Table 1

Volumes of laboratory tests examined

Laboratory test type

Normal

Downtime

Amylase level

100

8

Basic metabolic panel

1,118

47

Beta HCG qualitative urine

635

8

Complete blood count w/ differential

2,285

45

Comprehensive metabolic panel

1,154

26

Drug abuse screen urine

202

5

Lipase level

581

19

Magnesium level

808

28

Phosphorus level

411

14

PT and INR

696

21

PTT

122

7

Troponin-I

1,183

35

Urinalysis IRIS complete

33

10

Urinalysis IRIS microscopic

1,042

9

Urinalysis IRIS reflex microscopic

6

11

Abbreviations: HCG, human chorionic gonadotropin; INR, international normalized ratio; PT, prothrombin time; PTT, partial thromboplastin time.



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Downtime Laboratory Work

Testing requests were classified as downtime by the established laboratory protocols. During downtime, specimens are brought into the laboratory under identification numbers specific for downtime. Any test that goes through laboratory specimen intake in the laboratory during downtime is processed under downtime protocols, even if the system comes back online during processing. The laboratory operated the analyzers in an off-network state and manually transcribed order information and results until the entire hospital network had been restored, a duration of almost 4 days.


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Outcome Measures and Statistical Analysis

To statistically compare downtime turnaround time (TAT) to normal operational modes, typically an analysis of variance (ANOVA) test is performed. However, none of the requirements for ANOVA were met by the data, in particular the data were not normally distributed and the variance was nonhomogenous. Instead of ANOVA, we performed the Kruskal–Wallis test, which is an accepted ANOVA equivalent for nonparametric and/or skewed data.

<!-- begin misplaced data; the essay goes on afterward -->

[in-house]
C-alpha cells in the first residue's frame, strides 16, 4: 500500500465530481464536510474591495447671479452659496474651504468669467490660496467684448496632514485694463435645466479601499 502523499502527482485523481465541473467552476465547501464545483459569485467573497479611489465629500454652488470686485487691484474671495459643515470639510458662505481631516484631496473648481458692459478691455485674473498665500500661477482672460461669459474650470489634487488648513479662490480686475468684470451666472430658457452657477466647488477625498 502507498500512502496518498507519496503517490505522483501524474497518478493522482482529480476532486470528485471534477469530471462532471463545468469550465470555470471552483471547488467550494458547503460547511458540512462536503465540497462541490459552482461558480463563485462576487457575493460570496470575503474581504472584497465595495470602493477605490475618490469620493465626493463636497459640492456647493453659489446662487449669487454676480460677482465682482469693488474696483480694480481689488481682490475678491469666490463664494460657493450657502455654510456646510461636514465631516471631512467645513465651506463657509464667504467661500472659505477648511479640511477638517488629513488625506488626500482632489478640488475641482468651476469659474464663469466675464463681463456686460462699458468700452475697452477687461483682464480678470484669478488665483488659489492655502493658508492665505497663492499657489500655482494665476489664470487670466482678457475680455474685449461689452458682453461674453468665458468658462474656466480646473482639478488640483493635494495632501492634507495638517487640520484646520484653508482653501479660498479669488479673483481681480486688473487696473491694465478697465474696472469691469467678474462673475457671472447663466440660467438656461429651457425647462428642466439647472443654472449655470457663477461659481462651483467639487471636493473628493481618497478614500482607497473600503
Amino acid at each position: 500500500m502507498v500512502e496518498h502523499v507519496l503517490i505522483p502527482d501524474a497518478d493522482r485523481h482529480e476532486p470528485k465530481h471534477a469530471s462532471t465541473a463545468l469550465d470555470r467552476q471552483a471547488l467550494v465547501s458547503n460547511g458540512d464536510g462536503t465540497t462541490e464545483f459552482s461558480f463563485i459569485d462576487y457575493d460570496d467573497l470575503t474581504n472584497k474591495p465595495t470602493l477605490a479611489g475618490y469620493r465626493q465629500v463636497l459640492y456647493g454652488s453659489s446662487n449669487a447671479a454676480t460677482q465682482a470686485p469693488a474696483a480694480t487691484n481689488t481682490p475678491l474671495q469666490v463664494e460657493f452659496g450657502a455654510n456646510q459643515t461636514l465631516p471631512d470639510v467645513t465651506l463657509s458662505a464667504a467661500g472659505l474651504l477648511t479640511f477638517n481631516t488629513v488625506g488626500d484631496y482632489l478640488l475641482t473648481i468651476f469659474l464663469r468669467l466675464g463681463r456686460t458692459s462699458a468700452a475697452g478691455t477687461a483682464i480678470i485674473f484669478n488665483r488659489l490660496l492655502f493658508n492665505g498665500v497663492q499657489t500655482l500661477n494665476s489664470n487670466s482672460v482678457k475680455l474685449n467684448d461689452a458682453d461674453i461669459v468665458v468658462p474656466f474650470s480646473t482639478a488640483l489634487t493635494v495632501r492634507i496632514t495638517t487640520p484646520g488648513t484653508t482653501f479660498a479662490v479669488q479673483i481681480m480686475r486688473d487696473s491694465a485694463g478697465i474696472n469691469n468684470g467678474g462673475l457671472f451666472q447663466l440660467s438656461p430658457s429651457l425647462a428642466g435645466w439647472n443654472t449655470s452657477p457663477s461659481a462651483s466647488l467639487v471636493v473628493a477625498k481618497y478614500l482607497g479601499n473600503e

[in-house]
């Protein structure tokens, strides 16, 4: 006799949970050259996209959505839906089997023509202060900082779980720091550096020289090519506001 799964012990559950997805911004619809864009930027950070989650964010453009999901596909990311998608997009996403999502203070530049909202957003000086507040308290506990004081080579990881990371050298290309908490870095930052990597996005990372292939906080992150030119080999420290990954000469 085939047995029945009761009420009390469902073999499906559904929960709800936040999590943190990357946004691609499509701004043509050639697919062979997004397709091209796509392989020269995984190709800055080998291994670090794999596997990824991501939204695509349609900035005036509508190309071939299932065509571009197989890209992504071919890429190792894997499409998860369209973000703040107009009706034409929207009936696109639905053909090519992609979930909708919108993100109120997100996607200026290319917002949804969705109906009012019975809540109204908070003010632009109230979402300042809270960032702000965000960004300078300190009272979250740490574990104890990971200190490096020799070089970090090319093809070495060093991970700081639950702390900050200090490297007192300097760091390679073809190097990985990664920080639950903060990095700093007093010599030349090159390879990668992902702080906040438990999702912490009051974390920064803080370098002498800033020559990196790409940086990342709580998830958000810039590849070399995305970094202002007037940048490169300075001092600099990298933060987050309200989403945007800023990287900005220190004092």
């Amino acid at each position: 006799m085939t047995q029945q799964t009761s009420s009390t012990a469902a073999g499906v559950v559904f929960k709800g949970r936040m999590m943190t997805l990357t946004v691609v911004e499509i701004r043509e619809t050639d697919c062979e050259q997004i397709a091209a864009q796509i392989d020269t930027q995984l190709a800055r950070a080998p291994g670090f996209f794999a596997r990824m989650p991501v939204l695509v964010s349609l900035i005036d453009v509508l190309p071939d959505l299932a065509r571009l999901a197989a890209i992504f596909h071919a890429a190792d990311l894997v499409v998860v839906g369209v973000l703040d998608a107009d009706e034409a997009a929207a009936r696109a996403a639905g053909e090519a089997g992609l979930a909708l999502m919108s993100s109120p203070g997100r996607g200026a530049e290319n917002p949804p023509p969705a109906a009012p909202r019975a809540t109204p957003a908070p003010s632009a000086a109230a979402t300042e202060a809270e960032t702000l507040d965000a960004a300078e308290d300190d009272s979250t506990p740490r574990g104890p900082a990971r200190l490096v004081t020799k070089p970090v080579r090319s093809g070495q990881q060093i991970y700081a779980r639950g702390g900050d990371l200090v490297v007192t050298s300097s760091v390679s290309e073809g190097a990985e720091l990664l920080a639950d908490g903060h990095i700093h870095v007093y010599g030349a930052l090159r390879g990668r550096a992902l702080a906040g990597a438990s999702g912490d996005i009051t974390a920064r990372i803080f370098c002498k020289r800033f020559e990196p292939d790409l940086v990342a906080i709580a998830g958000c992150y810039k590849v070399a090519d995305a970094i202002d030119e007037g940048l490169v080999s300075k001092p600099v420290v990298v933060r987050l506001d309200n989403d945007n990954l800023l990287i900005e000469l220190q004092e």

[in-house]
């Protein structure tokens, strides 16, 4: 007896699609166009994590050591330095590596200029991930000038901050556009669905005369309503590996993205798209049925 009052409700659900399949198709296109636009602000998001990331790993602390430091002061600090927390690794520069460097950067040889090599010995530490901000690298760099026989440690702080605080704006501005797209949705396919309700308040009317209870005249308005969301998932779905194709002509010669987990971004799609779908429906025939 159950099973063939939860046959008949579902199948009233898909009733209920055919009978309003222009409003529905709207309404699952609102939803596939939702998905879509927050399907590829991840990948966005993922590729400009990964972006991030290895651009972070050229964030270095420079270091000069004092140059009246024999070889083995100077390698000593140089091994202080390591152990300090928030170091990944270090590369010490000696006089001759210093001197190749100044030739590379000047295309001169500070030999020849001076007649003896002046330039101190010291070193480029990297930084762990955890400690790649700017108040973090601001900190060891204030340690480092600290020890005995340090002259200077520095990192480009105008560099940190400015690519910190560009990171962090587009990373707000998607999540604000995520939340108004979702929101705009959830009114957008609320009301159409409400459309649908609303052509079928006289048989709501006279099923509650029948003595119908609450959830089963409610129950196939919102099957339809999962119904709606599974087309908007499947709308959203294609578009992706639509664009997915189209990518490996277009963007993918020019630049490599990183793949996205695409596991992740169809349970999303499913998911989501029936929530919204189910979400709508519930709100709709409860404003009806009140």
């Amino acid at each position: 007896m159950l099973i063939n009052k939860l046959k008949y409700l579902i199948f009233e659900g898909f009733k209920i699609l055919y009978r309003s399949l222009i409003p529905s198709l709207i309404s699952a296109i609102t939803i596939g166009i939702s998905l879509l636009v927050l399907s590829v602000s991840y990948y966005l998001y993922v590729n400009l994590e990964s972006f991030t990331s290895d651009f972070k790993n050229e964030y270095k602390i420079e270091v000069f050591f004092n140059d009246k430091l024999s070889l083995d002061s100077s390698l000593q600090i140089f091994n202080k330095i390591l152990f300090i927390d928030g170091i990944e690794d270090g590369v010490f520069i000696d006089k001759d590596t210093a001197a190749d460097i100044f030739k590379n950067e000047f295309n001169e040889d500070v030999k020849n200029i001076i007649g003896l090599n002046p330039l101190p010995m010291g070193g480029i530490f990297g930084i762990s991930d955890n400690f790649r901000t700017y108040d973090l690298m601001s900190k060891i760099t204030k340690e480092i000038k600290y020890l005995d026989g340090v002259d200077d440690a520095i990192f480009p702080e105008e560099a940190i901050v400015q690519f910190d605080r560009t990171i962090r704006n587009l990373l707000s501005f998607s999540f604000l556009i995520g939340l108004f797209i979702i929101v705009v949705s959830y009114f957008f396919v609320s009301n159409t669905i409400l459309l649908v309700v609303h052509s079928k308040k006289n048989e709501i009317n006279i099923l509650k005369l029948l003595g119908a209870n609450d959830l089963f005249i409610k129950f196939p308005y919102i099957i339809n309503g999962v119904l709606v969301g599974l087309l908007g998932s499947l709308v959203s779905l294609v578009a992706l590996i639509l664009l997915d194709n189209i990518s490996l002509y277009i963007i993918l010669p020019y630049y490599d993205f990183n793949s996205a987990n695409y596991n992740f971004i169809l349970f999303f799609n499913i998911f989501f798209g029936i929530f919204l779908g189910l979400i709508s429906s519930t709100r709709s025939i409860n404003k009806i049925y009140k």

Laboratory performance is measured through TAT, the time from acceptance in the laboratory to completion of testing, and result reporting to the clinician, and it is depicted in [Fig. 2]. TAT is also collected and tracked as part of the quality assurance program within the laboratory. Result reporting is typically managed by an automated process where the results are populated into the EHR by the analyzers. During downtime operation, a hand review of all paper reports from the laboratory is conducted to identify critical results, which require immediate action. After critical results are directly reported to the physician, all remaining reports are batched for reporting by fax or hand delivery to the physician. Regardless of the status of the result, the standing procedure for downtime indicates that the time of reporting be documented in the paper documentation.